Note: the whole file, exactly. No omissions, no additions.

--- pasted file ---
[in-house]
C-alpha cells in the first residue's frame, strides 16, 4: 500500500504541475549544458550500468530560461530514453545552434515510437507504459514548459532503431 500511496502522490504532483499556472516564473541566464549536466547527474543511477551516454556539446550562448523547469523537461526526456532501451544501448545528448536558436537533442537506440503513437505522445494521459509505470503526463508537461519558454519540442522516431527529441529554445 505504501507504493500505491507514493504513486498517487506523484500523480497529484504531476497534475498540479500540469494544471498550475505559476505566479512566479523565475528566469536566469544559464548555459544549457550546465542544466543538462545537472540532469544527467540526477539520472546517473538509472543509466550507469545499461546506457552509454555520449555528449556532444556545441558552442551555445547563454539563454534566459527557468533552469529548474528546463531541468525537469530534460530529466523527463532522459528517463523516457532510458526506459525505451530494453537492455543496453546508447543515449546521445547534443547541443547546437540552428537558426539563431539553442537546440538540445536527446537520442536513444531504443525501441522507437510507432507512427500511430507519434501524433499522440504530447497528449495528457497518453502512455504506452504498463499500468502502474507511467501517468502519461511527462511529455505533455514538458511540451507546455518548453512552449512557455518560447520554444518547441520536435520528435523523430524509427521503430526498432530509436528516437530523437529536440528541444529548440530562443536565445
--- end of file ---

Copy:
[in-house]
C-alpha cells in the first residue's frame, strides 16, 4: 500500500504541475549544458550500468530560461530514453545552434515510437507504459514548459532503431 500511496502522490504532483499556472516564473541566464549536466547527474543511477551516454556539446550562448523547469523537461526526456532501451544501448545528448536558436537533442537506440503513437505522445494521459509505470503526463508537461519558454519540442522516431527529441529554445 505504501507504493500505491507514493504513486498517487506523484500523480497529484504531476497534475498540479500540469494544471498550475505559476505566479512566479523565475528566469536566469544559464548555459544549457550546465542544466543538462545537472540532469544527467540526477539520472546517473538509472543509466550507469545499461546506457552509454555520449555528449556532444556545441558552442551555445547563454539563454534566459527557468533552469529548474528546463531541468525537469530534460530529466523527463532522459528517463523516457532510458526506459525505451530494453537492455543496453546508447543515449546521445547534443547541443547546437540552428537558426539563431539553442537546440538540445536527446537520442536513444531504443525501441522507437510507432507512427500511430507519434501524433499522440504530447497528449495528457497518453502512455504506452504498463499500468502502474507511467501517468502519461511527462511529455505533455514538458511540451507546455518548453512552449512557455518560447520554444518547441520536435520528435523523430524509427521503430526498432530509436528516437530523437529536440528541444529548440530562443536565445